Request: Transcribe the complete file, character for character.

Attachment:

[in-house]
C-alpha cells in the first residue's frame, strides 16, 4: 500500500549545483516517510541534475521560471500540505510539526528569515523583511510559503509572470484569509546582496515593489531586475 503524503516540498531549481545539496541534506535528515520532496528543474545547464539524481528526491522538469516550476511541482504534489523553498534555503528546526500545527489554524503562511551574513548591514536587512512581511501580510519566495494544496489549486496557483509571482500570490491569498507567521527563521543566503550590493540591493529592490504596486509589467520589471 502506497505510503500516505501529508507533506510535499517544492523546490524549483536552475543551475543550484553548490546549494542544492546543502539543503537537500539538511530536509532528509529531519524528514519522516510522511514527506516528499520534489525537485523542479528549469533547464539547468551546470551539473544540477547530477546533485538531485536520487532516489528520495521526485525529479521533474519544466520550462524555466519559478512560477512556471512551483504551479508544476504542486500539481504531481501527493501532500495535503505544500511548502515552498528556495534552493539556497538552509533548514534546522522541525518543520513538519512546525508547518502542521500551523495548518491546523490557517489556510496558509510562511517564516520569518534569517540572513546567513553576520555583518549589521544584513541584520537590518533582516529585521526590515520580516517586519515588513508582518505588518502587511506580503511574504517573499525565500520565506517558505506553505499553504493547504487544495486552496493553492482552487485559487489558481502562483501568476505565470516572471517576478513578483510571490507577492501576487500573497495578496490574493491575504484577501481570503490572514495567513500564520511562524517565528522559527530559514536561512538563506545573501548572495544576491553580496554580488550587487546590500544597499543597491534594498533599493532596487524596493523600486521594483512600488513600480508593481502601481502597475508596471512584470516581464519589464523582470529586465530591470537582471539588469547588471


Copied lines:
[in-house]
C-alpha cells in the first residue's frame, strides 16, 4: 500500500549545483516517510541534475521560471500540505510539526528569515523583511510559503509572470484569509546582496515593489531586475 503524503516540498531549481545539496541534506535528515520532496528543474545547464539524481528526491522538469516550476511541482504534489523553498534555503528546526500545527489554524503562511551574513548591514536587512512581511501580510519566495494544496489549486496557483509571482500570490491569498507567521527563521543566503550590493540591493529592490504596486509589467520589471 502506497505510503500516505501529508507533506510535499517544492523546490524549483536552475543551475543550484553548490546549494542544492546543502539543503537537500539538511530536509532528509529531519524528514519522516510522511514527506516528499520534489525537485523542479528549469533547464539547468551546470551539473544540477547530477546533485538531485536520487532516489528520495521526485525529479521533474519544466520550462524555466519559478512560477512556471512551483504551479508544476504542486500539481504531481501527493501532500495535503505544500511548502515552498528556495534552493539556497538552509533548514534546522522541525518543520513538519512546525508547518502542521500551523495548518491546523490557517489556510496558509510562511517564516520569518534569517540572513546567513553576520555583518549589521544584513541584520537590518533582516529585521526590515520580516517586519515588513508582518505588518502587511506580503511574504517573499525565500520565506517558505506553505499553504493547504487544495486552496493553492482552487485559487489558481502562483501568476505565470516572471517576478513578483510571490507577492501576487500573497495578496490574493491575504484577501481570503490572514495567513500564520511562524517565528522559527530559514536561512538563506545573501548572495544576491553580496554580488550587487546590500544597499543597491534594498533599493532596487524596493523600486521594483512600488513600480508593481502601481502597475508596471512584470516581464519589464523582470529586465530591470537582471539588469547588471